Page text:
Mr. Paul, chief clerk to the Comptroller [of the Customs] is called in. He owns the leidger of his keeping. He says Mr. Richardson made the alteration in his book: that he Mr. Paul did not discover it till some time after it was done and he [Richardson] said 'twas to make it agree with Richardson's own book: that he Mr. Paul made a Q [query] before the account was balanced in order to enquire to be better satisfied and now the time is come. Being asked how he came to balance the book before he was satisfied, answers 'twas balanced on another occasion. Richardson told me there were further allowances and 'twas made right in his book and this alteration was made to make my book agree with his. I make up my book from his: I take the sum from his book and if my book agrees with his book 'tis all that is required of me. I never look into any of the vouchers unless I have a suspicion. There be four clerks and I post all their accounts. I take it from his book and if his book agrees with mine I am right. The Comptroller General can't do all the business of his office himself and for part he relies entirely on Mr. Richardson, but then the Auditors of the Imprests are a cheque upon the incidents and nothing else.
Mr. Chancellor: there is a piece of a letter from Richardson to Bligh which mentions a letter to be writ to Mr. Paul.
Mr. Paul: the entry in my book was made about three years ago: the alteration was since.
Mr. Chancellor: did you not take it as a great presumption for another clerk to come and make an alteration in your book?
Paul: I complained of it to Mr. Machin and I intended to tell Mr. Holt but did not before this discovery. I put the Q when I first discovered it about a year and a half ago. The balance was made up about a year ago. _ was the sum before the alteration which was taken from his own book. I own the balance is wrong. I wrote to the Comptroller about this since the discovery. Richardson altered my book for Kent of Lynn. There I enquired and I found there was a voucher which satisfied me. I reprimanded Richardson the first time for altering my book.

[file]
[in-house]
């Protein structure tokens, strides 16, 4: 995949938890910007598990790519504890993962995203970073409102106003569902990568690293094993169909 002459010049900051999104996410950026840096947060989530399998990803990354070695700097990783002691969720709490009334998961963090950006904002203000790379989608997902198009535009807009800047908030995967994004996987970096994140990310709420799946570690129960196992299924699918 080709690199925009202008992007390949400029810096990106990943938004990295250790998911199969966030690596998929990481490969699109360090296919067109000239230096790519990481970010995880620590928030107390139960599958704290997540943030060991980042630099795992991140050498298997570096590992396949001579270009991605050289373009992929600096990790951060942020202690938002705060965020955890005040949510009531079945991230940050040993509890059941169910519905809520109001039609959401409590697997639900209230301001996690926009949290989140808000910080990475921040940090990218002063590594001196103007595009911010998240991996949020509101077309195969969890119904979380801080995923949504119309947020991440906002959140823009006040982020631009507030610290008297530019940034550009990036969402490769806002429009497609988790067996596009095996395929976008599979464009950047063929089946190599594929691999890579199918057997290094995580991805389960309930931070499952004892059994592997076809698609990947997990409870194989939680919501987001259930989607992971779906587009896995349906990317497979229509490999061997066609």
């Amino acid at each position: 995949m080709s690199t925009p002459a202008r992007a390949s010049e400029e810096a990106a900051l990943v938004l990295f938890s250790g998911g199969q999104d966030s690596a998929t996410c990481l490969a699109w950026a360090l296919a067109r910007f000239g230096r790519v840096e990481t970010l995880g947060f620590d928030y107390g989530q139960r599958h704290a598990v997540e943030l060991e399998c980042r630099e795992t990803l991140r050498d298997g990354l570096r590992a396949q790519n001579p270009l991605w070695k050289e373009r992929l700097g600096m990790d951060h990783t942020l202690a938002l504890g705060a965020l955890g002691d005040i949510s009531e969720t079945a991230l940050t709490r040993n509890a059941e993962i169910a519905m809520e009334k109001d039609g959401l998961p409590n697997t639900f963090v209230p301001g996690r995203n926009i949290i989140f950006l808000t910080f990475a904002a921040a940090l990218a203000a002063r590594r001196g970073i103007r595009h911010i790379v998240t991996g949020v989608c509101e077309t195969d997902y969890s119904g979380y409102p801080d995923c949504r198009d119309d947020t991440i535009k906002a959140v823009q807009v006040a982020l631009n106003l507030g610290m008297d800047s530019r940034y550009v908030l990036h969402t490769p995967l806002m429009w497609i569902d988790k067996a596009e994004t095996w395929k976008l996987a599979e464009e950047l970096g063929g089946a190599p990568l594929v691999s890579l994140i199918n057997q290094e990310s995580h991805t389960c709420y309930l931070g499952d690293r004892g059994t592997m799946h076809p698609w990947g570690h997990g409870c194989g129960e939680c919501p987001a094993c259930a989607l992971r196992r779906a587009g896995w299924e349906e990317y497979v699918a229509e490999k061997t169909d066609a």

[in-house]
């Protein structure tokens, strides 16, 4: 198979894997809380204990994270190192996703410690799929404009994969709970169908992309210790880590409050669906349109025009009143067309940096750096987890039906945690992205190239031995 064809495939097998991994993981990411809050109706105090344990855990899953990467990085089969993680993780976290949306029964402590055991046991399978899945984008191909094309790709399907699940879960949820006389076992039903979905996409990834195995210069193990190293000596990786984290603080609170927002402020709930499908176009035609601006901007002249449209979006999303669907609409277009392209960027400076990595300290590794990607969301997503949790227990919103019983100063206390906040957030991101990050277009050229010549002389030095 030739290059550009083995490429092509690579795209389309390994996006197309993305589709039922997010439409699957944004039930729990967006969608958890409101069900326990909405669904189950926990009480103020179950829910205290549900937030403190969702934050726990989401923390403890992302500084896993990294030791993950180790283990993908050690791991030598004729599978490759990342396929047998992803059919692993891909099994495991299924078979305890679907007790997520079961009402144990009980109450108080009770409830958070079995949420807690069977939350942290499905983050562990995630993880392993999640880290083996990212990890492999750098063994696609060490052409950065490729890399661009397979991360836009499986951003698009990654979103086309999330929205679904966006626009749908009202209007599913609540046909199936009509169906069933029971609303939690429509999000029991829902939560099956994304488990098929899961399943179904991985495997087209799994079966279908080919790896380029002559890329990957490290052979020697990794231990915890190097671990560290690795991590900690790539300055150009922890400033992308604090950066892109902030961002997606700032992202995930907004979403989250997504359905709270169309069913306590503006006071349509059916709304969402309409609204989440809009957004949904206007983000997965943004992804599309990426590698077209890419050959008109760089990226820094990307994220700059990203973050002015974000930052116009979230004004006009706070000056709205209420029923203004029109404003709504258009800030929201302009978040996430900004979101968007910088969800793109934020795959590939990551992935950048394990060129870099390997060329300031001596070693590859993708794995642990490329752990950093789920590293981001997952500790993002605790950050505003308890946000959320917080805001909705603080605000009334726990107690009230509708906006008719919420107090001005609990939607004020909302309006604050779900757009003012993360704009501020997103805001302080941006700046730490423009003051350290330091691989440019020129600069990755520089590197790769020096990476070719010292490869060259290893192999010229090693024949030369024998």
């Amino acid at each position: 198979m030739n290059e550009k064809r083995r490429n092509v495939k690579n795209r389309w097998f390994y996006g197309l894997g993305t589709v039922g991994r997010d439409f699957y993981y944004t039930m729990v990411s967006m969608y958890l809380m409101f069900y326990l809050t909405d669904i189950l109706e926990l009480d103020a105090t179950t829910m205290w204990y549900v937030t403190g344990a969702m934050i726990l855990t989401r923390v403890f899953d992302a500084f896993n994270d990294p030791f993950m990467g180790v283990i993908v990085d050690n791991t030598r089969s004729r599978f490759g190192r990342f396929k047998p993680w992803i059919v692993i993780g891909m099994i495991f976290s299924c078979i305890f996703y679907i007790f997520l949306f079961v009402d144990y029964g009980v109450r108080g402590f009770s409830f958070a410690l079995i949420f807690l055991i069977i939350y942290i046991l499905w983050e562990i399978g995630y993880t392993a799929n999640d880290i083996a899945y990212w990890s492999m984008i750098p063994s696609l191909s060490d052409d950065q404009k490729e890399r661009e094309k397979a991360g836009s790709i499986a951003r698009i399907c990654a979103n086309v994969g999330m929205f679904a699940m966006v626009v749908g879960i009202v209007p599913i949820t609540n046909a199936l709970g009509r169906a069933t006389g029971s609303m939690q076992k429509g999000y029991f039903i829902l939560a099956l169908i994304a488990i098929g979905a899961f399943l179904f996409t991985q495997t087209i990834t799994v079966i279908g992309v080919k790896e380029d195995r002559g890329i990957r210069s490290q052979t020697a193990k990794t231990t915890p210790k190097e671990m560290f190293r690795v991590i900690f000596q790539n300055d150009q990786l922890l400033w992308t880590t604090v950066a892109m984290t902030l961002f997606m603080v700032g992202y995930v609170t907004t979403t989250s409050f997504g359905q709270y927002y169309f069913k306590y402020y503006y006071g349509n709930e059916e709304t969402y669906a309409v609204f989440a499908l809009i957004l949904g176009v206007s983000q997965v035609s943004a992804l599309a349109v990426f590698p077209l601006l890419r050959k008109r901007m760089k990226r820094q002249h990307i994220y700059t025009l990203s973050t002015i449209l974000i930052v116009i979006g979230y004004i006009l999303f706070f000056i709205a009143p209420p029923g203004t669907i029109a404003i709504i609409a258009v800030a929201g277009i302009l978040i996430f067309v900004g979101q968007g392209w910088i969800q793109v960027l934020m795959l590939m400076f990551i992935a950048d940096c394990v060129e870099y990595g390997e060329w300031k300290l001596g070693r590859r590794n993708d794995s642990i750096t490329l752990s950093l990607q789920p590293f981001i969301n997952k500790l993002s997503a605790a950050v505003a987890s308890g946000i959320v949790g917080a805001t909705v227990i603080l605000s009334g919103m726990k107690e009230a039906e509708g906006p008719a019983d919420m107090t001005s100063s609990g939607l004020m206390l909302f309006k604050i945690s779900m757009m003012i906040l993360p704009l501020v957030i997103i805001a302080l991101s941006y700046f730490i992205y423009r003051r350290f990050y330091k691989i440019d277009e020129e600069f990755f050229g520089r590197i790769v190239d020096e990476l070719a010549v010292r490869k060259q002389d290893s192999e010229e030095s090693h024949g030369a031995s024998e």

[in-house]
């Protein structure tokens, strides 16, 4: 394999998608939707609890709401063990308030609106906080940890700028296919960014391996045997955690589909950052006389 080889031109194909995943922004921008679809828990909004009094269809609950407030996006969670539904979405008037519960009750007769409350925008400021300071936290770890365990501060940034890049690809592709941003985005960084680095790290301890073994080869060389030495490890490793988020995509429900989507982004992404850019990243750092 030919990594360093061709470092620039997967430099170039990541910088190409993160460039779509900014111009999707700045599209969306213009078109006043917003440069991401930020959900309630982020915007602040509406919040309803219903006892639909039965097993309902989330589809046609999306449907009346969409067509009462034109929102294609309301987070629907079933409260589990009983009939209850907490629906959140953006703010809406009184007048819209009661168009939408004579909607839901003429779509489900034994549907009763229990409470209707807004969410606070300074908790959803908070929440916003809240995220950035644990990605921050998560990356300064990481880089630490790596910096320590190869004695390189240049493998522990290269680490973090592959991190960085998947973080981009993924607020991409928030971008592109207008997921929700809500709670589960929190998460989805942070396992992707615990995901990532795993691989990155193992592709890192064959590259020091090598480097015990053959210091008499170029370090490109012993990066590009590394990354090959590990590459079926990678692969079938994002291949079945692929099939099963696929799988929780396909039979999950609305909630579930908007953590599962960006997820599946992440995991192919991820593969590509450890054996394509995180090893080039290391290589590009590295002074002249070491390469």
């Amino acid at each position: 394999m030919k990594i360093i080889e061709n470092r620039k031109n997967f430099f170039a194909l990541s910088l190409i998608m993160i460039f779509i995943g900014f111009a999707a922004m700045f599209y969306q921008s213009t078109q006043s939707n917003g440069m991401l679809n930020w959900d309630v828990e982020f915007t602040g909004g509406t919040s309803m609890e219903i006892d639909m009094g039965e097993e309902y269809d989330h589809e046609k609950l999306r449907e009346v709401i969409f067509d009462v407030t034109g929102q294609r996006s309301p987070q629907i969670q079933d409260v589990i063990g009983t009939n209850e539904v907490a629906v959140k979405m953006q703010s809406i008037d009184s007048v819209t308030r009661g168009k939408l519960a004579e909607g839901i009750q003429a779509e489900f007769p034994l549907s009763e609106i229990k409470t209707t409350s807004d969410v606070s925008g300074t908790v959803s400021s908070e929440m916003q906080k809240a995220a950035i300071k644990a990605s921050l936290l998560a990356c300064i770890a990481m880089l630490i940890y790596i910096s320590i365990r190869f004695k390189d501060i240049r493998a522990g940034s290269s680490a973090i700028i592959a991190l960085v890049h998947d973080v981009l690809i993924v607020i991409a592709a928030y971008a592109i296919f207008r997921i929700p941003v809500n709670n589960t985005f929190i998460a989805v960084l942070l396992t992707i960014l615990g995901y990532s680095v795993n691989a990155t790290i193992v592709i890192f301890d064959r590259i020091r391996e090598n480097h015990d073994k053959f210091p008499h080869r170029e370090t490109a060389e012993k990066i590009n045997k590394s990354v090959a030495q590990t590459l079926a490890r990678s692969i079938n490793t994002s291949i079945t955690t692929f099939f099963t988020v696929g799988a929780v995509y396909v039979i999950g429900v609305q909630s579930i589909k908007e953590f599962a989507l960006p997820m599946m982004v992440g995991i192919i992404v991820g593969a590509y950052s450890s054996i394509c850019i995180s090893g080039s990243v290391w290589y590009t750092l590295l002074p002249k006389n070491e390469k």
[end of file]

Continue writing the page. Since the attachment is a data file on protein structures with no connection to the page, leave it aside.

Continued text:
Then Mr. Paul being asked why he did not inform the Comptroller when he did it the second time answers both alterations were made much about the same time.
Mr. Paul leaves a paper signed by him.
Mr. Paul takes back his own Leidger and Mr. Richardson's Incident Book.
Mr. Carkesse takes back Mr. Kent's account, Bligh's letter of 11 June and Bligh's Confession. Treasury Minute Book XVIII, pp. 12–16, 23–26.
Sept. 20
[after-
noon].
Kensington
Present: the Queen: all the five Lords.
The [weekly] paper shewing the [undisposed] remains of the funds for public services is read.
The same [weekly] paper shewing the cash [available in the Exchequer] for the Civil List is read.
[The Queen] ordered 11,919l. 0s. 1¼d. [to be issued to the Cofferer] to clear Christmas quarter 1709 to the Household.
Mr. George Erskin going chaplain to Jamaica is to have 20l. when he is ready to embark; upon the Bishop of London's letter.
Mr. Alexander Scot going [as same] to Virginia [is to have the like].
Lord Staire's [memorial is read]: to be paid part next week.
[The petition is read of] Eliza[beth] Fisher for 1,600 dollars on a bill of the Prince [of] Hesse. [The Queen orders it] to be laid before the Parliament [her Majesty observing that] paying it now will not be a good precedent.
Warrants signed by her Majesty:
(1) Dame Latitia Russell for 2,855l. 1s. 2½d. out of quit rents in Ireland.
(2) Sir James Montague for 1,000l. per an.
(3) John Anstis for 550l. for the 12th volume of Rymer ['Foedera'].
(4) Mica[jah] Perry for 150l. for a chapel for the Indians.
[Her Majesty] ordered 2,000l. [to William Lowndes] for secret services.
likewise 1,000l. for Col. Harrison above [or exclusive of] the fees [in the Exchequer &c. on the receipt thereof]. Treasury Minute Book XVIII, p. 17.